UK and EU in ‘Brexit’ breakthrough

Report of a breakthrough in talks between the United Kingdom and the European Union that will allow ‘Brexit’ to progress to the next stage.

BBC – Brexit: ‘Breakthrough’ deal paves way for future trade talks

PM Theresa May has struck a last-minute deal with the EU in a bid to move Brexit talks on to the next phase.

There will be no “hard border” with Ireland; and the rights of EU citizens in the UK and UK citizens in the EU will be protected.

The so-called “divorce bill” will amount to between £35bn and £39bn, Downing Street says.

The European Commission president said it was a “breakthrough” and he was confident EU leaders will approve it.

They are due to meet next Thursday for a European Council summit and need to give their backing to the deal if the next phase of negotiations are to begin.

Talks can then move onto a transition deal to cover a period of up to two years after Brexit, and the “framework for the future relationship” – preliminary discussions about a future trade deal, although the EU says a deal can only be finalised once the UK has left the EU.

A final withdrawal treaty and transition deal will have to be ratified by the EU nations and the UK Parliament, before the UK leaves in March 2019.

But it is still not simple from here due to the precarious position of the May led Government.

Northern Ireland’s Democratic Unionist Party, whose opposition on Monday led to talks breaking down, said there was still “more work to be done” on the border issue and how it votes on the final deal “will depend on its contents”. Mrs May depends on the party’s support to win key votes in Westminster.

What has been agreed?

  • Guarantee that there will be “no hard border” between Northern Ireland and the Republic and that the “constitutional and economic integrity of the United Kingdom” will be maintained.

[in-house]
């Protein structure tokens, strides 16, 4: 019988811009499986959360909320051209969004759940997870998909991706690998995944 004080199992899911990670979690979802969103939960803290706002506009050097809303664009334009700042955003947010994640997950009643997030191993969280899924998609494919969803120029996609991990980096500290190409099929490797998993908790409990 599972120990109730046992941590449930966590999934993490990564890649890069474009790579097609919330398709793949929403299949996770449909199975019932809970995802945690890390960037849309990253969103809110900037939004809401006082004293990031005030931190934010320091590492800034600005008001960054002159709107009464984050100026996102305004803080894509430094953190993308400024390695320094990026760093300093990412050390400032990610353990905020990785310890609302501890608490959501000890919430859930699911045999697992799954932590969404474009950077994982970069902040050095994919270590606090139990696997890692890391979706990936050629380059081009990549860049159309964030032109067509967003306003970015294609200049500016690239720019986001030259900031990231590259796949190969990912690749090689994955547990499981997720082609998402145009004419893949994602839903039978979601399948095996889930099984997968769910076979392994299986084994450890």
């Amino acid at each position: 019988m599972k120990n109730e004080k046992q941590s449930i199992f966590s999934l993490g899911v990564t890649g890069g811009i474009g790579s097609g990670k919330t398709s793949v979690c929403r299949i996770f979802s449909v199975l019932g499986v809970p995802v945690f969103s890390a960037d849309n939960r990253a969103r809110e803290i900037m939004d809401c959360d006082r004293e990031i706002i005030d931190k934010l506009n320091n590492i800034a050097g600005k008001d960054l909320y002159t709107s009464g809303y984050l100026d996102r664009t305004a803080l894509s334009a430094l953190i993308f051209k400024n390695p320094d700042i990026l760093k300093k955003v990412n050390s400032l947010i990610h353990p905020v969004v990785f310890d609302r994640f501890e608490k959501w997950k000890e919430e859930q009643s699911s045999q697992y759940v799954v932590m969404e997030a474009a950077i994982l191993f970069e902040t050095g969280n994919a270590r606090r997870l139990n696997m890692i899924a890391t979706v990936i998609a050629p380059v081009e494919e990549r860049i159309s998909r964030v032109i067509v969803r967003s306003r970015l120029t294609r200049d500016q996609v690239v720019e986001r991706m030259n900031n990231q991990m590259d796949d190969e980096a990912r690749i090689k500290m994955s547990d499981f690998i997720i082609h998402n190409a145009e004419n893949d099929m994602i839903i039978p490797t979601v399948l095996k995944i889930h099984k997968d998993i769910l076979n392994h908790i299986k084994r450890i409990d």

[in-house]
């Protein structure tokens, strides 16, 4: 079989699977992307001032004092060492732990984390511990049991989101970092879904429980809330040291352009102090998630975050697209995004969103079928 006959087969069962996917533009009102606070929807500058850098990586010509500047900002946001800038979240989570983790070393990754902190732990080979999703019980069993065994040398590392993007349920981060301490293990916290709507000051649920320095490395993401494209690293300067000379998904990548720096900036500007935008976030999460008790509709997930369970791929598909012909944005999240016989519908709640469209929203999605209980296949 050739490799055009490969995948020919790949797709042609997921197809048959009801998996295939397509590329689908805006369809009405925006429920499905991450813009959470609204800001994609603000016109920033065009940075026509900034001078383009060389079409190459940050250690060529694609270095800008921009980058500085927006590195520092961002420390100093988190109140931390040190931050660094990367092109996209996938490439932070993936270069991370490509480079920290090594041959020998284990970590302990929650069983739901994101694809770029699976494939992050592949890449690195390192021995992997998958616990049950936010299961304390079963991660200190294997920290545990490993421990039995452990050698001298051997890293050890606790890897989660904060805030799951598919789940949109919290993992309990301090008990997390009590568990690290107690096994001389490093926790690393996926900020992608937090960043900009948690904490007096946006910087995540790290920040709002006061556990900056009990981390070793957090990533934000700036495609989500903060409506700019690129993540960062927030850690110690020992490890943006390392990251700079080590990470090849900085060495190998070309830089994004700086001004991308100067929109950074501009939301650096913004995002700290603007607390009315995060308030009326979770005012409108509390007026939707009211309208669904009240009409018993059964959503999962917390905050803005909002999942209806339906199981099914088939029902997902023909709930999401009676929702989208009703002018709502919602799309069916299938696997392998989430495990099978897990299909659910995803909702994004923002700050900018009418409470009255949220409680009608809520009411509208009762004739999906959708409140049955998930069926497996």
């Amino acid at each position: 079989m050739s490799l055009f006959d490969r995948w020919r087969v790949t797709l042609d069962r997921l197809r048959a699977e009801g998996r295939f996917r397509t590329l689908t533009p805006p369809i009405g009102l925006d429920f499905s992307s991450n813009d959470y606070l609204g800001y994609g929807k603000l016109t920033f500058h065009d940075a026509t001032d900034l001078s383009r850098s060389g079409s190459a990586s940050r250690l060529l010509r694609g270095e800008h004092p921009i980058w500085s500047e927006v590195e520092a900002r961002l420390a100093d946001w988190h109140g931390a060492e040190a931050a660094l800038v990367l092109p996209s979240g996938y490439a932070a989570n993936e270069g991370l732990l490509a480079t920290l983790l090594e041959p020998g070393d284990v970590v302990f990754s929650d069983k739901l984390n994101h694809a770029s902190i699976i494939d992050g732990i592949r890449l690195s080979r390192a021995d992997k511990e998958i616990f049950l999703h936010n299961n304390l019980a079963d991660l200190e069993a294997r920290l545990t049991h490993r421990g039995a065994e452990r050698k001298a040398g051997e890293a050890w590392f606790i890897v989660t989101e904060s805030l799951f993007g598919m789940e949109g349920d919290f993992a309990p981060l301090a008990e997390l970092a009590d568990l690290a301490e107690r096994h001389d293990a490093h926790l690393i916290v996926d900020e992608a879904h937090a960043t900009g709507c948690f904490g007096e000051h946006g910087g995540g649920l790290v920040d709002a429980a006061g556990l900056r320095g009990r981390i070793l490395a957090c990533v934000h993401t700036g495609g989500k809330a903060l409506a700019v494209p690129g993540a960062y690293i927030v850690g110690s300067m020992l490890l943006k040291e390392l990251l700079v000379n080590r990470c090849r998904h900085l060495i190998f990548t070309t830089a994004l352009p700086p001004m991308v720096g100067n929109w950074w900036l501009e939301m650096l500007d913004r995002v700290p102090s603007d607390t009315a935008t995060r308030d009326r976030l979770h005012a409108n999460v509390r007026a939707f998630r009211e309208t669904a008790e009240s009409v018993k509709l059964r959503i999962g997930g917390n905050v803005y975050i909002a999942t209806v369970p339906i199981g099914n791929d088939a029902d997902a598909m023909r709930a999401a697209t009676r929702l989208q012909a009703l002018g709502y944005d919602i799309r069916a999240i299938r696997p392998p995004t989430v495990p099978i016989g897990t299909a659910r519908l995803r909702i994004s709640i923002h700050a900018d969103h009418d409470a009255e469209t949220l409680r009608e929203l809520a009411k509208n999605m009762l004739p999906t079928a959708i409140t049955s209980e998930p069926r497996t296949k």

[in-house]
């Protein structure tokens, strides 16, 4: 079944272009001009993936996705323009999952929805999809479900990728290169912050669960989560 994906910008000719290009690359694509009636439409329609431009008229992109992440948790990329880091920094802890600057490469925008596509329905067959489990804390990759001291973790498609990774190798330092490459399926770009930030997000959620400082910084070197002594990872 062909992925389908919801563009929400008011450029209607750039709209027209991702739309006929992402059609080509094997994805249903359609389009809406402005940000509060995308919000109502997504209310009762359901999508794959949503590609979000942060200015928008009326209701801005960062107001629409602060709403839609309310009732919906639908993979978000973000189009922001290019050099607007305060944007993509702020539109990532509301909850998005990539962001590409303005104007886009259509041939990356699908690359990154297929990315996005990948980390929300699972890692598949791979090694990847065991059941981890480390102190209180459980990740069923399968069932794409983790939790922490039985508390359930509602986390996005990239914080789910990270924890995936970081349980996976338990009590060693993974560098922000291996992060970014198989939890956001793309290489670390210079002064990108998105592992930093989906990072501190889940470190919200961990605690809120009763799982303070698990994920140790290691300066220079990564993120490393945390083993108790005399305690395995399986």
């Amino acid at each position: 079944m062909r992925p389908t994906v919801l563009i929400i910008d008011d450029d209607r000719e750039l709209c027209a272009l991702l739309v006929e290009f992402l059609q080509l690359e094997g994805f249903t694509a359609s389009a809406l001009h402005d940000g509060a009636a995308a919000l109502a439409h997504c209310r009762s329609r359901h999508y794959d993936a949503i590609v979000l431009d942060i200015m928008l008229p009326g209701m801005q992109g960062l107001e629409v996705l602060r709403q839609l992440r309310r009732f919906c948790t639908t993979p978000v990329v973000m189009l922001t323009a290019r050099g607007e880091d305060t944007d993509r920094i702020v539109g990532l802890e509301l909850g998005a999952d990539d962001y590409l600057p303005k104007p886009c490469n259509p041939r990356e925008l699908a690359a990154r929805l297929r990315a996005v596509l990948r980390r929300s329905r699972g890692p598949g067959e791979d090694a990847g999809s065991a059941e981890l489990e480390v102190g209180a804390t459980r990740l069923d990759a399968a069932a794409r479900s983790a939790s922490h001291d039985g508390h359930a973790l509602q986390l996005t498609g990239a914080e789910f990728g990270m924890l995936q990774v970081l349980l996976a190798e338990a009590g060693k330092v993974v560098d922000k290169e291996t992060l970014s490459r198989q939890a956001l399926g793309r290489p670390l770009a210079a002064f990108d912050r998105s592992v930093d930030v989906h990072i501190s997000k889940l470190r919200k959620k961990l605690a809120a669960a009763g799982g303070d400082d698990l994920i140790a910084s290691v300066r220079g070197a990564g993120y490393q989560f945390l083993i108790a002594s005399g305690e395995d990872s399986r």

• EU citizens living in the UK and vice versa will have their rights to live, work and study protected. The agreement includes reunification rights for relatives who do not live in the UK to join them in their host country in the future
  • Financial settlement – No specific figure is in the document but Downing Street says it will be between £35bn and £39bn, including budget contributions during a two-year “transition” period after March 2019

Brexit: All you need to know

The cost is high:

A figure is not mentioned in the text of the agreement but Downing Street says it will be between £35bn and £39bn – higher than Theresa May indicated in September but lower than some estimates. It will be paid over four years and the precise figure is unlikely to be known for some time.

The prime minister said it would be “fair to the British taxpayer” and would mean the UK in future “will be able to invest more in our priorities at home, such as housing, schools and the NHS”.

So Brexit still has a difficult and potentially very expensive path to follow.

UK to lose banking and medicine agencies

The European Union is set to take prestigious agencies off the United Kingdom as the separation from the EU progresses.

And the EU is playing hard to get on trade talks in repercussions following the Brexit vote and UK government formerly proceeding with a separation.

Guardian: Britain set to lose EU ‘crown jewels’ of banking and medicine agencies

The EU is set to inflict a double humiliation on Theresa May, stripping Britain of its European agencies within weeks, while formally rejecting the prime minister’s calls for early trade talks.

The Observer has learned that EU diplomats agreed their uncompromising position at a crunch meeting on Tuesday, held to set out the union’s strategy in the talks due to start next month.

The European Banking Authority and the European Medicines Agency employ about 1,000 people, many of them British, and provide a hub for businesses in the UK. It is understood that the EU’s chief negotiator hopes the agencies will know their new locations by June, although the process may take longer. Cities such as Frankfurt, Milan, Amsterdam and Paris are competing to take the agencies, which are regarded as among the EU’s crown jewels.